Ryan Sanders, assistant program manager with Stop Hunger Now, milled around the crowded room wearing a shirt emblazoned with “Rice Goes Last.”
“We surpassed 7 billion people on the Earth in 2011,” he said. “Out of those 7 billion, 1 billion people suffer from hunger and hunger-related illnesses.”
With the help of area volunteers, relief is now on the way for some of those people.
A variety of area Methodist churches were represented Sunday, with about 150 people working together to fill up 30,000 meal bags in just a few hours.
Each bag will feed six people and includes a mixture of packaged vitamins and minerals, and “heaping” scoops of soy protein and dehydrated vegetables.
A level scoop of rice is the last food item placed in the bag, hence Sanders’ T-shirt slogan.
Eight-year-old Ellie Patton was responsible for putting the packaged vitamins in the bag at her table.
“Because other people don’t have food,” she said. “This is fun.”
For many, it was their first time participating in a Stop Hunger Now event.
“I’m just here to help out,” said John Umberson, a member of Gainesville First United Methodist Church. “It’s something that isn’t incredibly time-consuming or incredibly difficult. It’s something I can do, and it’s local to me, so if I can do it, why not?”
Other churches represented included Antioch, Chicopee, Dunagan Chapel, Midway, New Hope, Pleasant Hill, St. Paul-Summit Street and St. Paul-Washington Street.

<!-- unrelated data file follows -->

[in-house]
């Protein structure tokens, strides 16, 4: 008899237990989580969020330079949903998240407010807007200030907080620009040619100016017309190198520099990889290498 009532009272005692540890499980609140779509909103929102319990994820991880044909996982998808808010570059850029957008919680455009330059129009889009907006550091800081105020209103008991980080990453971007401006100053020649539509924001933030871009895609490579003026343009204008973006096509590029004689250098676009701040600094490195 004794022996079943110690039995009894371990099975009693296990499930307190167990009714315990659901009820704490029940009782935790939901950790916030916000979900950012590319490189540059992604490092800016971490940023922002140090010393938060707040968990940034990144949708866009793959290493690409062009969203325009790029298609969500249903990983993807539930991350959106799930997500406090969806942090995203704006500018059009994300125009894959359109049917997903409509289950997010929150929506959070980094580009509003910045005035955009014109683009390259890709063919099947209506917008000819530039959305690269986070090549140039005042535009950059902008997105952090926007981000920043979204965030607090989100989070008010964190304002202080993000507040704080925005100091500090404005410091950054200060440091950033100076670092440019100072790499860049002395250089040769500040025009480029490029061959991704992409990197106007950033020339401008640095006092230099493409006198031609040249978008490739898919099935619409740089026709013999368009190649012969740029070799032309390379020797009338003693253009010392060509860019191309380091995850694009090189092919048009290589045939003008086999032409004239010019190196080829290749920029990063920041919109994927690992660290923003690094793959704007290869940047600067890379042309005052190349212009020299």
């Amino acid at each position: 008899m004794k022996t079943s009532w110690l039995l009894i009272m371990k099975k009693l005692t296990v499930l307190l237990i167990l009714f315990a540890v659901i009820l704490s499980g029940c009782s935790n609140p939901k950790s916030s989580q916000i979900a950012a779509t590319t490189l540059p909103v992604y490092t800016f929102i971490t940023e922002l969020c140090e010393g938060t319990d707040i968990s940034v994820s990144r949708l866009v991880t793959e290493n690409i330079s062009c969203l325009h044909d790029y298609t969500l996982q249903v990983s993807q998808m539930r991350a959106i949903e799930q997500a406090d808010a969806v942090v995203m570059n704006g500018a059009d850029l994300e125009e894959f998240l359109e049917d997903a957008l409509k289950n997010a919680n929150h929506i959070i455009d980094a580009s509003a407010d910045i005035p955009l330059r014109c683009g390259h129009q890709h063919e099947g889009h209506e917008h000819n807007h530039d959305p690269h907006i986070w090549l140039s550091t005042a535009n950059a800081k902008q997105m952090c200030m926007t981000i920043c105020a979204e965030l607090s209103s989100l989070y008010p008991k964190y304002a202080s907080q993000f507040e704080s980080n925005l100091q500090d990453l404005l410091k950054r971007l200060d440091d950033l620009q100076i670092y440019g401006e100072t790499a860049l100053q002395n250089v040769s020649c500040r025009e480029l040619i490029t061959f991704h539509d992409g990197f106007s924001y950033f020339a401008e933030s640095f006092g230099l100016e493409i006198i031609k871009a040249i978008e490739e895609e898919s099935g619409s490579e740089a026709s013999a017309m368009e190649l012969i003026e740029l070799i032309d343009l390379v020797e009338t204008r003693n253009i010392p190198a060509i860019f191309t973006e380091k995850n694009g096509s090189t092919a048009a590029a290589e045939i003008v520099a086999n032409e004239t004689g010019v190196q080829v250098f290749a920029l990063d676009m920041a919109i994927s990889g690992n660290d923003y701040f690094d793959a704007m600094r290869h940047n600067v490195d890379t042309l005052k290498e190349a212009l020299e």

The event was held at McEver Road United Methodist Church in Oakwood, in the same room where the weekly contemporary service is held. It was packed with tables as people filled the meal bags; others weighed and sealed the bags on the other side of the room.
“We have an excellent turnout,” Pastor Rob Bruce said. “We’re real happy with that.”
The meal bags will be shipped around the world, to places such as Sudan and Uganda. Sometimes the organization distributes packages domestically in the event of a natural disaster, like Superstorm Sandy in 2012.
The food is simple to prepare by cooking it in six cups of boiling water for 20 minutes. Then, the recipient mixes in the vitamin packet before serving.
“It’s just really cool,” Bruce said. “These are 30,000 meals, but each meal feeds six people. So that’s 180,000 hungry people that are going to be fed with these.”
According to Bruce, the Gainesville District of the North Georgia Conference of the United Methodist Church has put together around 275,000 meals over the last year.
“So you multiply that by six, it’s well over 1 million people we’ve fed here (from) this district,” he said.